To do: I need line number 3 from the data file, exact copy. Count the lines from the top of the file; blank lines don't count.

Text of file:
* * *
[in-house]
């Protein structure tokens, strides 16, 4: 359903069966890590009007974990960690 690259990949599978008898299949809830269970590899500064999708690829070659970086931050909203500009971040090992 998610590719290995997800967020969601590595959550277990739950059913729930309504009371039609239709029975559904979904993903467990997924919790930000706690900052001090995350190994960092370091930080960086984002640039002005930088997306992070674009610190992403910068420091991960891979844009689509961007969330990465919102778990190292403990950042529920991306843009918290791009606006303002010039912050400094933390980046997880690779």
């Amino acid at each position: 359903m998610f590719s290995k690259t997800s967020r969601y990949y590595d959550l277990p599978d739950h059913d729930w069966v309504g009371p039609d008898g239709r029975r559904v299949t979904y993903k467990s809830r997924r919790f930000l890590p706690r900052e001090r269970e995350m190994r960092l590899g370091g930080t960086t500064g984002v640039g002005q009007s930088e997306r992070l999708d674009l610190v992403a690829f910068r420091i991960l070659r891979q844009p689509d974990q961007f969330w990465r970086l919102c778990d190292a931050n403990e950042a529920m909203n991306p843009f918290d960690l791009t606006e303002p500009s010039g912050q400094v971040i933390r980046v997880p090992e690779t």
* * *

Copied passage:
């Amino acid at each position: 359903m998610f590719s290995k690259t997800s967020r969601y990949y590595d959550l277990p599978d739950h059913d729930w069966v309504g009371p039609d008898g239709r029975r559904v299949t979904y993903k467990s809830r997924r919790f930000l890590p706690r900052e001090r269970e995350m190994r960092l590899g370091g930080t960086t500064g984002v640039g002005q009007s930088e997306r992070l999708d674009l610190v992403a690829f910068r420091i991960l070659r891979q844009p689509d974990q961007f969330w990465r970086l919102c778990d190292a931050n403990e950042a529920m909203n991306p843009f918290d960690l791009t606006e303002p500009s010039g912050q400094v971040i933390r980046v997880p090992e690779t």